Saturday, November 26, 2022

“Arab States Seeking to Bring Syria Back to Arab League”

Reports suggest that some Arab countries backed by the US and Saudi Arabia are trying to bring Syria back to the Arab League, a move which could be seen as part of the “soft policy” adopted by Washington and its regional allies.

It seems the policy of soft infiltration into Iraq, which could be extended to Syria, coupled with a hard and tension-provoking policy in countering Iran, is part of the strategy adopted by the White House and its regional Arab allies. Now it is time for the Arab League to show whether or not it will adopt the same soft policy vis-à-vis Syria that it has adopted towards Iraq.

 

Watershed in Arab League’s History?

The Persian-language Islamic Republic News Agency (IRNA) has quoted the Lebanese Addiyar newspaper as saying that the return of Syria to the Arab League could be a turning point in the history of the Arab body over the past few years and in regional developments.

Concerning Syria’s possible return to the Arab League, wrote the Arab daily, a senior Iraqi official, Egyptian President Abdel Fattah el-Sisi and Jordan’ King Abdullah II are to travel to Damascus and urge Syrian President Bashar al-Assad to attend an Arab League meeting. They will also accompany the Syrian president to the meeting.

The newspaper says nine Arab countries, including Iraq, would like to see Syria take part in an Arab leaders’ summit slated to be held in May in the Saudi capital, Riyadh.

In its report, the Addiyar daily writes that information obtained from diplomatic sources suggest Iraq, Algeria, Kuwait, Oman, Lebanon, Egypt, Mauritania, Palestine and Maghreb are keen to see Syria attend the event.

According to the paper, Arab League Secretary General Ahmed Abul-Gheit is trying to convince Saudi Arabia to annul the suspension of Syria’s membership in the Arab League, so that Syria could be invited to the meeting.

To that end, writes the newspaper, the highest Iraqi official along with Jordan’s King Abdullah II or Abdel Fattah el-Sisi himself will go Damascus to accompany Bashar al-Assad on a plane flying from Damascus to Riyadh to attend the Arab leaders’ summit there.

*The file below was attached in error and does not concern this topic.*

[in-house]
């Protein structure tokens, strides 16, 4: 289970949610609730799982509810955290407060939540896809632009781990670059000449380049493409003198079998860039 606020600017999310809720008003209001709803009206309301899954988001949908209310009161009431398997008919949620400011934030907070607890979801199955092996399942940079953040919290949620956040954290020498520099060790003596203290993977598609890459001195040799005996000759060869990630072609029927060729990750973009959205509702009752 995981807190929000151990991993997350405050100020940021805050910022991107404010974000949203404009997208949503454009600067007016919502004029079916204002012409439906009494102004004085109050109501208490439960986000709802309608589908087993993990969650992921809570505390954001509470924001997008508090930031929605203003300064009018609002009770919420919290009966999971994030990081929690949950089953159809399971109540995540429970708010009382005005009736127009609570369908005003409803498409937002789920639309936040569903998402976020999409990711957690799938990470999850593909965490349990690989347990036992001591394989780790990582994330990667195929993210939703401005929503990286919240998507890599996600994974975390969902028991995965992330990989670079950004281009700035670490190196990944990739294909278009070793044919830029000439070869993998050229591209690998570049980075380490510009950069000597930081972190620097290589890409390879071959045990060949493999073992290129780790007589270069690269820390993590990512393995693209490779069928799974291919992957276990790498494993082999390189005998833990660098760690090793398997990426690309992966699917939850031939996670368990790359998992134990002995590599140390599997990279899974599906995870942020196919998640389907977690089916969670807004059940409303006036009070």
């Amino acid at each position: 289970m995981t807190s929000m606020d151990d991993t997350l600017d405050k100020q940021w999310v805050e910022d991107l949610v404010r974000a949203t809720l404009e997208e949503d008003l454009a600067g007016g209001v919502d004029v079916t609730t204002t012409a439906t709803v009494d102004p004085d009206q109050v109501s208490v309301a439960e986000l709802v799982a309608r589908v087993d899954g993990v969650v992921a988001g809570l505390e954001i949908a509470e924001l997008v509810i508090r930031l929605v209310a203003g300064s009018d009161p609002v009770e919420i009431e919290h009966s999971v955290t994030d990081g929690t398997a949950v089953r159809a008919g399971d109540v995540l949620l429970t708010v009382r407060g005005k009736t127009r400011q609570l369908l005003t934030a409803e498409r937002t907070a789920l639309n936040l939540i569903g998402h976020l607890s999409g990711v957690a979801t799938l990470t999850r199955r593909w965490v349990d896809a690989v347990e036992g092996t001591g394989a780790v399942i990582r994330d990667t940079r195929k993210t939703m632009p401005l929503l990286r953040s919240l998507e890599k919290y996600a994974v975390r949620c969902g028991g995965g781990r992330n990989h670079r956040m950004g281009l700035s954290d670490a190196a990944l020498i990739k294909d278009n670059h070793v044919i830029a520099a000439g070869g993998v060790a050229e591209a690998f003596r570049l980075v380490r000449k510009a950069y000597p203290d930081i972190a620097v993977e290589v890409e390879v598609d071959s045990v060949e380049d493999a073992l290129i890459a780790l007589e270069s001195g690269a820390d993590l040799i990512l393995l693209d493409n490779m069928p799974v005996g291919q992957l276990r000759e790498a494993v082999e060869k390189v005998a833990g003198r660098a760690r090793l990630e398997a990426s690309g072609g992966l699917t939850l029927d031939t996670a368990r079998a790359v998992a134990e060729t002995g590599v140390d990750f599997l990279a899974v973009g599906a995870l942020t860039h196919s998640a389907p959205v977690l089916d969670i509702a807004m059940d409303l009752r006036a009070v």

Saudi Arabia, Money, Rhetoric and Nothing Else

Given the trend of the developments in the Middle East in recent months, especially the realities on the ground in Iraq and Syria, it seems the Saudi regime has no ally left except money as Riyadh is highly frustrated at the failure of its recent policies and adventurism. That money is the windfall cash which can, until further notice, please bellicose White House businessmen and the remnants of terrorists in the Middle East region, so that young bin Salman will feel he has more support to counter the myriad of challenges facing Saudi Arabia both at home and abroad.

The end of the ISIS terror group’s rule in Iraq and Syria means the failure of the American-Saudi-Zionist project aimed at disintegrating Syria and Iraq as a prelude to the disintegration of the whole region. The ISIS’ defeat has also put Saudi Arabia in a bind.

It seems that young bin Salman has been entrusted with the historical task of helping Saudi Arabia shed its skin. Now, with the expensive consultations that bin Salman obtains from his friends in the Trump administration and the Israeli regime, he enters into a new field without caring for historical realities and without knowing his limits. By taking a look at Bahrain and Yemen cases, one can predict the fate of bin Salman’s adventurism in this new arena.

Although bin Salman admits that the policy of “Assad must go” is no longer effective and he needs to get along with the legitimate Syrian government. Nevertheless, it seems that he needs more time to change his hard policy in Syria to a soft one (similar to what he has adopted vis-à-vis Iraq). For this obvious reason, he wants the US not to hurry to leave Syria and maintain its presence on the ground for some more time.

Despite honest efforts by some countries, namely Iraq, Algeria, Oman and the like, and also the ambivalent policy that some other countries, including Egypt, have adopted toward the issue, one thing is certain: If this does not happen, it will become clear that Riyadh, for the moment, has no mission to return Syria to the Arab League.

In fact, Syria’s attendance or non-attendance in the Riyadh meeting will show Saudi Arabia’s stance on Damascus during the very same short period that bin Salman wants the US to remain in Syria, so that the balance of power will not be tipped against supporters of terrorists and secessionists.

As with the Iraq case, Riyadh’s new policy of returning Iraq/Syria to the “bosom of the Arab community (taking the two countries on board with Riyadh’s anti-Iran front) will not necessarily be fruitful due to the young crown prince’s immaturity, his lack of knowledge about regional nations and making efforts to make up for all his shortcomings and shortages with petrodollars and to please neo-conservatives in Washington.

Syria’s likely participation in the upcoming summit of the Arab League will amount to a major triumph for Bashar al-Assad and his allies and another definitive defeat for Saudi Arabia and the Western-Zionist front supporting it even if bin Salman thinks he can sell this “retreat” to Damascus as a concession and use it to pave the way for his new and soft policy to return to Syria.

To put it in a nutshell, one can say that Bashar al-Assad will be the centre of attention in Riyadh’s upcoming summit irrespective of the outcome of attempts by Arab countries to bring Syria back to the Arab League.

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